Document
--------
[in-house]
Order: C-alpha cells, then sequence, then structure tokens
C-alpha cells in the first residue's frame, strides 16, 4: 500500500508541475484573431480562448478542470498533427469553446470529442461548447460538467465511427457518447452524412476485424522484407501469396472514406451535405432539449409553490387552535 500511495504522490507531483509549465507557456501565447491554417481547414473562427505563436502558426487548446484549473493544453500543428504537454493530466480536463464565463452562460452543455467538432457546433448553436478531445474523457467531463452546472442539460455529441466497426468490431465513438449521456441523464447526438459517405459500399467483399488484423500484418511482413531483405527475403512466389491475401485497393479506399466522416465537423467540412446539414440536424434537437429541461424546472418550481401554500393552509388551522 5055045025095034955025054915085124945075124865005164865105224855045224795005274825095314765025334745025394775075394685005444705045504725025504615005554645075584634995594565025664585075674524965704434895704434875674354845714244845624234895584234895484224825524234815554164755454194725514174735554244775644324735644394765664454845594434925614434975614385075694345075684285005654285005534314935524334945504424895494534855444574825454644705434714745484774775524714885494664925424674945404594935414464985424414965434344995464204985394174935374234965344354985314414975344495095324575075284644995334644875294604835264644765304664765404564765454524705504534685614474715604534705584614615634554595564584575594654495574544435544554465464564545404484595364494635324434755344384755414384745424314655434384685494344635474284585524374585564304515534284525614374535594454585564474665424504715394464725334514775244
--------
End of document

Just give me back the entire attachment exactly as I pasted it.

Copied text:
[in-house]
Order: C-alpha cells, then sequence, then structure tokens
C-alpha cells in the first residue's frame, strides 16, 4: 500500500508541475484573431480562448478542470498533427469553446470529442461548447460538467465511427457518447452524412476485424522484407501469396472514406451535405432539449409553490387552535 500511495504522490507531483509549465507557456501565447491554417481547414473562427505563436502558426487548446484549473493544453500543428504537454493530466480536463464565463452562460452543455467538432457546433448553436478531445474523457467531463452546472442539460455529441466497426468490431465513438449521456441523464447526438459517405459500399467483399488484423500484418511482413531483405527475403512466389491475401485497393479506399466522416465537423467540412446539414440536424434537437429541461424546472418550481401554500393552509388551522 5055045025095034955025054915085124945075124865005164865105224855045224795005274825095314765025334745025394775075394685005444705045504725025504615005554645075584634995594565025664585075674524965704434895704434875674354845714244845624234895584234895484224825524234815554164755454194725514174735554244775644324735644394765664454845594434925614434975614385075694345075684285005654285005534314935524334945504424895494534855444574825454644705434714745484774775524714885494664925424674945404594935414464985424414965434344995464204985394174935374234965344354985314414975344495095324575075284644995334644875294604835264644765304664765404564765454524705504534685614474715604534705584614615634554595564584575594654495574544435544554465464564545404484595364494635324434755344384755414384745424314655434384685494344635474284585524374585564304515534284525614374535594454585564474665424504715394464725334514775244